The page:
Tough love is an expression for which the first account I could track down was the title of a book called "Tough Love" by Bill Milliken, published in 1968.
There are several ways that tough love is used in everyday language. Most commonly, it is used to describe any type of parenting in which the child experiences some negative emotions as part of a learning process. This can range from healthy setting of firm boundaries, common in authoritative parenting styles, to abusive parenting styles in which humiliation, belittling or physical violence are used to control the child.
Tough love can, therefore, refer to a positive approach to parenting in which the child learns valuable lessons, but does not suffer the ill effects of abuse, because it is not abusive, and preserves the dignity of the child. It could equally be applied to a harsh approach to parenting in which the child's self-esteem is undermined, and they are subject to physical, emotional or even sexual abuse. In that respect, tough love becomes virtually meaningless other than to denote some discomfort on the part of the child, and cannot be used to infer either the intention or the legitimacy of the parent's style of discipline.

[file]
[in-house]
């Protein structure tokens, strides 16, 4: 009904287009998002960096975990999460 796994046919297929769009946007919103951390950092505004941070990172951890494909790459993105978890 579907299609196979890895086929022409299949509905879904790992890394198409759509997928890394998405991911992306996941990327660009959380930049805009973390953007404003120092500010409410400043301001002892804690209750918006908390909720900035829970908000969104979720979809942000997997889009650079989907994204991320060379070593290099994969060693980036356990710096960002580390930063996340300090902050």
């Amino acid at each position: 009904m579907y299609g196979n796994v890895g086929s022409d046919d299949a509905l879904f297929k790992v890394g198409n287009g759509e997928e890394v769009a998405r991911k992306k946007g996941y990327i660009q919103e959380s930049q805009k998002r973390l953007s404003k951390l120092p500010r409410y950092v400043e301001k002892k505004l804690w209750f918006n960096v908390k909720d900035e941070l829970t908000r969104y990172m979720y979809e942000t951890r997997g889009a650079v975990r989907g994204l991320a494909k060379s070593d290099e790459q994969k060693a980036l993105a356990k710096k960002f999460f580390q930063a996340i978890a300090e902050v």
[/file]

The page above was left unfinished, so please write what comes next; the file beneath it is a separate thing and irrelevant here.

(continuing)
For this reason, the concept of tough love has been widely criticized as an excuse used to bully children, in particular, in the context of bullying teens who are using drugs. Some youth drug treatment programs use the term tough love to describe their approach, and which may be interpreted to mean that the approach is harsh, and may be effective only by breaking down the will of the young person in treatment.